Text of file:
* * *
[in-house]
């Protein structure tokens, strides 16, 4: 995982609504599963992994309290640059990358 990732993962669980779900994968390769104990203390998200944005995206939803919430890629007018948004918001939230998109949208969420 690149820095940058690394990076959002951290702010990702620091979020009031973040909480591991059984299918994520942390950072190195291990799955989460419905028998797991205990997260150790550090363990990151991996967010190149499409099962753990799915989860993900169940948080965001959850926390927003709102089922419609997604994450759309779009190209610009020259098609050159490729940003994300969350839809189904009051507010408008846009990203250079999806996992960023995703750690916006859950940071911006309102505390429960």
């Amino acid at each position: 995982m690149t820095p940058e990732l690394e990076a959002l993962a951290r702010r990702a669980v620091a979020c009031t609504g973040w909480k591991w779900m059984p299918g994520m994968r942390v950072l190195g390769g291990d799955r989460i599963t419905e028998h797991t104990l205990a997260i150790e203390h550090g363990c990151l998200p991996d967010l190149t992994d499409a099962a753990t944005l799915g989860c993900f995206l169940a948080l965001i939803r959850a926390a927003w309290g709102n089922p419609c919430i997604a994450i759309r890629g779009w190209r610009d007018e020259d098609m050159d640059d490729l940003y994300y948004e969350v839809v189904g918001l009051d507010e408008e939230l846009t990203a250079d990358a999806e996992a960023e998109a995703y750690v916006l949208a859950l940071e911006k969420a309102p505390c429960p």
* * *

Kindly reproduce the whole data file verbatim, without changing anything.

[in-house]
């Protein structure tokens, strides 16, 4: 995982609504599963992994309290640059990358 990732993962669980779900994968390769104990203390998200944005995206939803919430890629007018948004918001939230998109949208969420 690149820095940058690394990076959002951290702010990702620091979020009031973040909480591991059984299918994520942390950072190195291990799955989460419905028998797991205990997260150790550090363990990151991996967010190149499409099962753990799915989860993900169940948080965001959850926390927003709102089922419609997604994450759309779009190209610009020259098609050159490729940003994300969350839809189904009051507010408008846009990203250079999806996992960023995703750690916006859950940071911006309102505390429960």
């Amino acid at each position: 995982m690149t820095p940058e990732l690394e990076a959002l993962a951290r702010r990702a669980v620091a979020c009031t609504g973040w909480k591991w779900m059984p299918g994520m994968r942390v950072l190195g390769g291990d799955r989460i599963t419905e028998h797991t104990l205990a997260i150790e203390h550090g363990c990151l998200p991996d967010l190149t992994d499409a099962a753990t944005l799915g989860c993900f995206l169940a948080l965001i939803r959850a926390a927003w309290g709102n089922p419609c919430i997604a994450i759309r890629g779009w190209r610009d007018e020259d098609m050159d640059d490729l940003y994300y948004e969350v839809v189904g918001l009051d507010e408008e939230l846009t990203a250079d990358a999806e996992a960023e998109a995703y750690v916006l949208a859950l940071e911006k969420a309102p505390c429960p």